Mohamed Ramadan causes social media stir in 'half naked' Riyadh performance

Mohamed Ramadan causes social media stir in 'half naked' Riyadh performance
The 'Ensay' singer sparked controversy after appearing shirtless while donning a Saudi headdress at his sold-out concert in Riyadh.
2 min read
05 November, 2021
Mohamed Ramadan's Riyadh performance was attended by over 25,000 people [Getty]

Egyptian singer Mohamed Ramadan caused uproar on social media after appearing "half naked" while donning a Saudi Arabian headdress during his sold-out concert in Riyadh on Monday.

Ramadan sang his lyrics "I am the King" as he allegedly appeared shirtless with nothing but purple fabric under a Saudi agal - a headdress intended to weigh down scarves worn by men -  which he used to try and cover his chest with during his performance at the Riyadh Season 2021 festival.

The 'Ensay' singer, who has reportedly previously vowed to remain clothed during concerts in Egypt, gathered numerous comments from angry social media users who deemed his actions in Riyadh disrespectful.

"I hope they set a ban on him and rid us of his disgusting [actions]... wearing an Agal like a curtain found in an apartment... a loss for the land of the two holy mosques" one Twitter user, Ghada, tweeted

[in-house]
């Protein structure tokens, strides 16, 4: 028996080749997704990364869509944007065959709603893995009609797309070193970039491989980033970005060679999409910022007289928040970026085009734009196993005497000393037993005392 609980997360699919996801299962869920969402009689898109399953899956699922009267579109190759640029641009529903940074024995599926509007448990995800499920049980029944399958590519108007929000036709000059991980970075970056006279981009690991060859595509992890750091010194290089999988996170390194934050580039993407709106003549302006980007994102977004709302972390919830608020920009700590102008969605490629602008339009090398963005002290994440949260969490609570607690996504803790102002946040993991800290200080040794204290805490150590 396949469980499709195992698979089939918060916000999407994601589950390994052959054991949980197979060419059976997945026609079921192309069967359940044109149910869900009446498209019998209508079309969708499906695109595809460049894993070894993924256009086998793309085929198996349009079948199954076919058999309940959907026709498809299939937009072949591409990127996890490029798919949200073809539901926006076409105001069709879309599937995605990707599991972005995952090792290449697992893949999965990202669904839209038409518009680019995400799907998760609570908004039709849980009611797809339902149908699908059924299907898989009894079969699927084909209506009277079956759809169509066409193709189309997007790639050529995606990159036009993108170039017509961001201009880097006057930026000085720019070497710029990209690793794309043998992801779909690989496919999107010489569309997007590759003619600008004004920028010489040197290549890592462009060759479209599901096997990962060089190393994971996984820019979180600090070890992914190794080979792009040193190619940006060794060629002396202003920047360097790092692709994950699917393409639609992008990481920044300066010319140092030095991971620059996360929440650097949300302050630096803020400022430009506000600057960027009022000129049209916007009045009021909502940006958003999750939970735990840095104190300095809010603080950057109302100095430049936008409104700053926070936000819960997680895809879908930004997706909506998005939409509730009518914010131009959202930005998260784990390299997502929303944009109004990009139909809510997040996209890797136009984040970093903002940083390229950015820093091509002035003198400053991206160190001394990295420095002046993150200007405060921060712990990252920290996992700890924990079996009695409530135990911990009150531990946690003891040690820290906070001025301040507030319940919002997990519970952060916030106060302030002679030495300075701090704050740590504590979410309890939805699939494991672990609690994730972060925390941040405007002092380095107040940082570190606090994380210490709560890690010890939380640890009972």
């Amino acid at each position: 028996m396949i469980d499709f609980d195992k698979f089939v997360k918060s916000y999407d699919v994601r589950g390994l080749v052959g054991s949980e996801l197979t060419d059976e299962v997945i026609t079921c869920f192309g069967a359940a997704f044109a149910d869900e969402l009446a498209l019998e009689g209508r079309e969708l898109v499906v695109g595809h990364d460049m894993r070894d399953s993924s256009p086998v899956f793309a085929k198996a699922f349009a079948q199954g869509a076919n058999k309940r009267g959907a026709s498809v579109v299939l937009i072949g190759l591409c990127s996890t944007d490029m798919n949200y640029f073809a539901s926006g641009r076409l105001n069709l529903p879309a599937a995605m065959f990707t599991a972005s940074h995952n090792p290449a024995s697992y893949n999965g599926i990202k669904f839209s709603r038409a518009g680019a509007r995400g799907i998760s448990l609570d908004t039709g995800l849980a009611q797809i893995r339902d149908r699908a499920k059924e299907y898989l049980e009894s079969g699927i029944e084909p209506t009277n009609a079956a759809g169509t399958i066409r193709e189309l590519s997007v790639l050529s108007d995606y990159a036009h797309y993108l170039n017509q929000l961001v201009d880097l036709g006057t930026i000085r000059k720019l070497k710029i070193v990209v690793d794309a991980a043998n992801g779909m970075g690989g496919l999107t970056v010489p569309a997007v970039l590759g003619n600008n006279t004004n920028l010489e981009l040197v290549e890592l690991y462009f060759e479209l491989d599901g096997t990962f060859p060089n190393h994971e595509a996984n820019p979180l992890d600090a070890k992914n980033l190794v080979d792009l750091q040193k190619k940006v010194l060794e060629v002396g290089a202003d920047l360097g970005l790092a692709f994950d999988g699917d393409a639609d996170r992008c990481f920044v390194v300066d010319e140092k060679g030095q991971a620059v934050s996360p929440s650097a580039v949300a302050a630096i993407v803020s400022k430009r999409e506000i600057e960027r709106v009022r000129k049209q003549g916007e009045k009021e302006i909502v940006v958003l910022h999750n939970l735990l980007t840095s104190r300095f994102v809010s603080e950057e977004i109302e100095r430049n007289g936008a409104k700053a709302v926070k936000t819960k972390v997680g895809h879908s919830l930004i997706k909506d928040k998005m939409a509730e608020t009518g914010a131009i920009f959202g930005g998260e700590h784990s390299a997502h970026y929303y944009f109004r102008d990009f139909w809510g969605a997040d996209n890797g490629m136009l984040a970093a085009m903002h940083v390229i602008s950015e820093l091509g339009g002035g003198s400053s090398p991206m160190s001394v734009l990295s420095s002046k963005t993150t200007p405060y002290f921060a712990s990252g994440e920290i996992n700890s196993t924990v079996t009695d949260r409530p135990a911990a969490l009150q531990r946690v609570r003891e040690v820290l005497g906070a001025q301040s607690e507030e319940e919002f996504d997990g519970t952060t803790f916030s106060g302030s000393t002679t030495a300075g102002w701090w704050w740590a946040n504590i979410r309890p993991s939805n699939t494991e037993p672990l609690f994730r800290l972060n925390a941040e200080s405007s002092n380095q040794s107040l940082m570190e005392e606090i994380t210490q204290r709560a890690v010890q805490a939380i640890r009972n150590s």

"How was this creature allowed to wear an incorrect Saudi Agal? and to say he's the king [while doing so]?" another Twitter user said.

Saudi Arabia's Chairman of the General Entertainment Authority, Turki Al al-Sheikh, celebrated Ramadan's performance in the Saudi capital, which he says was attended by over 25,000 people, in a recently deleted instagram post. Al-Sheikh's post made no reference to the singer's clothing choice.

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The uproar comes after Ramadan allegedly signed an agreement with the Egyptian Musicians Syndicate to abide by performer regulations, which include not removing his clothes when on stage, a spokesperson from the syndicate revealed to local Egyptian newspaper Al-Yawm Al-Sabaa in an article published on Monday.

As Ramadan is not a member of the Egyptian syndicate, he must obtain one-day licences for live performances in Egypt, where he signs the same commitment each time he wishes to perform.

Some social media users alleged that the singer's Riyadh performance had violated the agreement he allegedly signed with the syndicate, while others said his pledge related to Egypt only.